With the help of the local police Koosch and Schack traced Louis and he was arrested and brought before the Lord Mayor at Mansion House Police court. He was represented by a solicitor and he promised to return every penny that his client had taken. This must have been a relief for the two Germans whose chances of making a new life in America would have been devastated before they’d even arrived had they been force to travel with nothing.

But for the Lord Mayor this wasn’t enough; he needed to demonstrate to the public that anyone behaving in such a ‘villainous and disgraceful way’ could expect no mercy in his court. He sent Louis to prison for four months with hard labour.

[from The Morning Post, Tuesday, September 18, 1883]

‘I believe this to be an act of extortion’: a cab driver and his passenger clash at the Guildhall.

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So, Cabbies, how long would you wait for a fare to come back and pay you?

John White drove a hansom cab in 1856 (cab no. 3,264) and he had a fairly regular customer in Mr Kelly, a Holborn surgeon. It was often the case that the medical man asked White to wait for him, usually for a few minutes but on one occasion for up to an hour.

So when he’d ferried the doctor to his destination from his Fetter Lane residence and been left waiting again, White did so. He’d dropped his passenger off at 2.45 in Blackfriars but after the man had ran off he saw nothing of him. The cabbie waited; an hour passed, then another and it was only when the clock sounded nine in the evening that White gave up and moved off.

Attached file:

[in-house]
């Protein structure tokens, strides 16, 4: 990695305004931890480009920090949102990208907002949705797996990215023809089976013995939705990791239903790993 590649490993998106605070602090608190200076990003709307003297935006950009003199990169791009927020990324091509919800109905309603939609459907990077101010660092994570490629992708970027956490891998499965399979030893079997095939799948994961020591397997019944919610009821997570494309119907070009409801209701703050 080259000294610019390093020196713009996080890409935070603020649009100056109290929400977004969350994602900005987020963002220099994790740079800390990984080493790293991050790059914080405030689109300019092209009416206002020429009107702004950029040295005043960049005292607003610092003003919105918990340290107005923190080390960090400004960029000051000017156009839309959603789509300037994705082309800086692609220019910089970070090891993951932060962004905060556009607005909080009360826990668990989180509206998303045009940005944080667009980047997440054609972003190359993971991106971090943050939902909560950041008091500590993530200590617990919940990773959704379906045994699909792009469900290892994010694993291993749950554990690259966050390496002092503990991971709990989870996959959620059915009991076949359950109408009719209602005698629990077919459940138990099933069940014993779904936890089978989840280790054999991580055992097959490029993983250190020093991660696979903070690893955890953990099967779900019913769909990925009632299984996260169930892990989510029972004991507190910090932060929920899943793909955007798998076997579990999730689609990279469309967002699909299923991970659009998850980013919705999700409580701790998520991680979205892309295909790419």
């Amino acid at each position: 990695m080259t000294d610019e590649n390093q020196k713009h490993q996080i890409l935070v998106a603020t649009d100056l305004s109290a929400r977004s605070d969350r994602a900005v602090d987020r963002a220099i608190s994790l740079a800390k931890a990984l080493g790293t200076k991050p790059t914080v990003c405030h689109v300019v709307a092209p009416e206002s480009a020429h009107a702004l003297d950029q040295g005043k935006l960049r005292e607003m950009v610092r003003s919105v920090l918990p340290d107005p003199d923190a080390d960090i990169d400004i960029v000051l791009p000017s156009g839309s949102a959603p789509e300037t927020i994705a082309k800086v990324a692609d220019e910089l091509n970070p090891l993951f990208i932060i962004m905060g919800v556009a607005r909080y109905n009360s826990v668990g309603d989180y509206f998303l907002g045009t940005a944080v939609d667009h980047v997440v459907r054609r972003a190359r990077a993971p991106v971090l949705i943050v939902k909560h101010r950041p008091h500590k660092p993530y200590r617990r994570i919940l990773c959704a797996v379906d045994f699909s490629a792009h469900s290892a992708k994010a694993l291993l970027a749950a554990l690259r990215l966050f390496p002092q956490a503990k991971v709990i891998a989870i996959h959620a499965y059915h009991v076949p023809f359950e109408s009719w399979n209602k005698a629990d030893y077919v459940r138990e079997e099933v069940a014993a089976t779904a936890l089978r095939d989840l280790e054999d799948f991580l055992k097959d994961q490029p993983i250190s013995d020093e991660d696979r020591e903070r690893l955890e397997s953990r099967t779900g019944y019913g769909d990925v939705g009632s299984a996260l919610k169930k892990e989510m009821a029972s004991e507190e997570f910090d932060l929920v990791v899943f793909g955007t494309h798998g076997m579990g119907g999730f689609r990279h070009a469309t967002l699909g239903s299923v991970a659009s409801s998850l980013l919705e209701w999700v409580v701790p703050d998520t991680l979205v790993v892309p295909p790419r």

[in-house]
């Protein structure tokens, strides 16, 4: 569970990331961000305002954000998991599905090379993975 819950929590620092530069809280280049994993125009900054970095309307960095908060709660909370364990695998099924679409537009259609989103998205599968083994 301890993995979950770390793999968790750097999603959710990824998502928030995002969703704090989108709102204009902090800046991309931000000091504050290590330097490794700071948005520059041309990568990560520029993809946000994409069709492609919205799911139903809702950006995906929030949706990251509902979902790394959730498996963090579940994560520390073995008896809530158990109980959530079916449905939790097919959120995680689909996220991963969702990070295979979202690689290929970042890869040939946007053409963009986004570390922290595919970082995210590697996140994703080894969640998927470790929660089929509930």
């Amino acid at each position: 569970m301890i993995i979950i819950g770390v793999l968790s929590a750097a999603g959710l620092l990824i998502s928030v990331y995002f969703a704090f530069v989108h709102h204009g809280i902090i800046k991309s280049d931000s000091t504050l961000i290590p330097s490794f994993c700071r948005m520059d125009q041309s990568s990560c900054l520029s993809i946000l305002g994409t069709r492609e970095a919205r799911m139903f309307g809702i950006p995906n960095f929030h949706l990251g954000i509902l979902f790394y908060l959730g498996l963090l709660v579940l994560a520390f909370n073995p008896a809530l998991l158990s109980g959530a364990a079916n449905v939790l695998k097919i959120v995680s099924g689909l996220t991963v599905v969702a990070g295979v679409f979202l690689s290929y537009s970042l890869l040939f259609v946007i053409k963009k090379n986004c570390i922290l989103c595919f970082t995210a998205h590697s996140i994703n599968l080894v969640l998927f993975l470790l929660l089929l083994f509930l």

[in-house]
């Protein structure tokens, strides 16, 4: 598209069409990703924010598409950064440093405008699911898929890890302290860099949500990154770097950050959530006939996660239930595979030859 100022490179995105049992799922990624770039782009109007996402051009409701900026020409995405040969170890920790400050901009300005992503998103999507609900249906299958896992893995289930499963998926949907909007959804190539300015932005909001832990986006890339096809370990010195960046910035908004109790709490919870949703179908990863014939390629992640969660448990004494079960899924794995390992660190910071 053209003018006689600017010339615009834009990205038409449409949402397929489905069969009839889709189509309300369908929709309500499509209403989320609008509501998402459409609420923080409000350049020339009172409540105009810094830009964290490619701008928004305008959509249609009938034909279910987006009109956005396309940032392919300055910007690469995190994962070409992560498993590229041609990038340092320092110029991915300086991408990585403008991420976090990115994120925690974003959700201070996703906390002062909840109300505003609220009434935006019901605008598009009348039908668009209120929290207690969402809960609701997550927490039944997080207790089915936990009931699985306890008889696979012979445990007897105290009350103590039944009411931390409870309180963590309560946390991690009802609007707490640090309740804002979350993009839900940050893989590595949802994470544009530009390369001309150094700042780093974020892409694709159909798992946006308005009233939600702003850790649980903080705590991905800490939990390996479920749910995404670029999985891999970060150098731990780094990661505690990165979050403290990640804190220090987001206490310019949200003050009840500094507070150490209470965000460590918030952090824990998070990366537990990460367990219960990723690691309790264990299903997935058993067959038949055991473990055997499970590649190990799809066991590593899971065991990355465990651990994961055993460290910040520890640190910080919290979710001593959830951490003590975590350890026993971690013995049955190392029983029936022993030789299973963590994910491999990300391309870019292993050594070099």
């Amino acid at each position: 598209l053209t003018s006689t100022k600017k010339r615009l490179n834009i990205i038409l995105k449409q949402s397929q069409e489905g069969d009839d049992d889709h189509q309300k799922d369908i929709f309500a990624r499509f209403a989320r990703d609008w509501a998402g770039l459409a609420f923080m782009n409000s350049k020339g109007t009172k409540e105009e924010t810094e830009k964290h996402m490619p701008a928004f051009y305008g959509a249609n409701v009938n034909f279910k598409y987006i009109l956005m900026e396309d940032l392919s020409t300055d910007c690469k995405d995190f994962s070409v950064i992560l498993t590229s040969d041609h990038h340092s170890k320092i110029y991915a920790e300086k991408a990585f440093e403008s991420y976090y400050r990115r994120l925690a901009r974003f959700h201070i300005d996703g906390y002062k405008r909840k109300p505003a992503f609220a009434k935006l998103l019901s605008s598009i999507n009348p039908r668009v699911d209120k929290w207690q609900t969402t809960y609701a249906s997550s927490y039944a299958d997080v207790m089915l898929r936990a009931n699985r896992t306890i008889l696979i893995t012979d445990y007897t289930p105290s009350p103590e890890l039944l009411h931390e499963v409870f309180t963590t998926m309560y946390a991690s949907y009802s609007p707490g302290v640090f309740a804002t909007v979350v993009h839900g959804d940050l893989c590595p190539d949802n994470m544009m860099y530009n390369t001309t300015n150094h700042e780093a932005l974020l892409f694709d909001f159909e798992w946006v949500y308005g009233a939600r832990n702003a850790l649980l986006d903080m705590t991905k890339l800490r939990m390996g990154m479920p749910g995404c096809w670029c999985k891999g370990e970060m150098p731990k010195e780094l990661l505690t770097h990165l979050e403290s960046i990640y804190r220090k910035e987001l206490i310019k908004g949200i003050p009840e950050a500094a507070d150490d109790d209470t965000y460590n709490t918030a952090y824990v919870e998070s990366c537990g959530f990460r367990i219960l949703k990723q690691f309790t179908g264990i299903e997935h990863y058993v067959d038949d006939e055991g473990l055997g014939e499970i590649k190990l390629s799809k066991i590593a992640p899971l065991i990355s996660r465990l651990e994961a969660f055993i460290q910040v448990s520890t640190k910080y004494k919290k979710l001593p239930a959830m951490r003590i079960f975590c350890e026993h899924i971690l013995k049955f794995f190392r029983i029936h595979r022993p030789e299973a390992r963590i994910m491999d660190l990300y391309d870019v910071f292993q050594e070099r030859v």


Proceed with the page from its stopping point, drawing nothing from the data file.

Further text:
He’d waited over six hours to get his payment and decided to summon the surgeon to court to extract the fare plus the waiting time, which he put at 12and sixpence.

The case came up before Alderman Carter at the Guildhall Police court in the City. White made his case and the magistrate questioned him. Why had he waited so long, he wanted to know, did he know the gentleman well?

Yes, I know him well. I have taken him twenty times before. I waited, thinking he would come back, but, finding he did not come, I sent  a man to his house to see if it were right to wait any longer’.

Next he turned to Kelly to see whether he could offer any explanation for the accusation that he’d run off without paying what he owed. He could: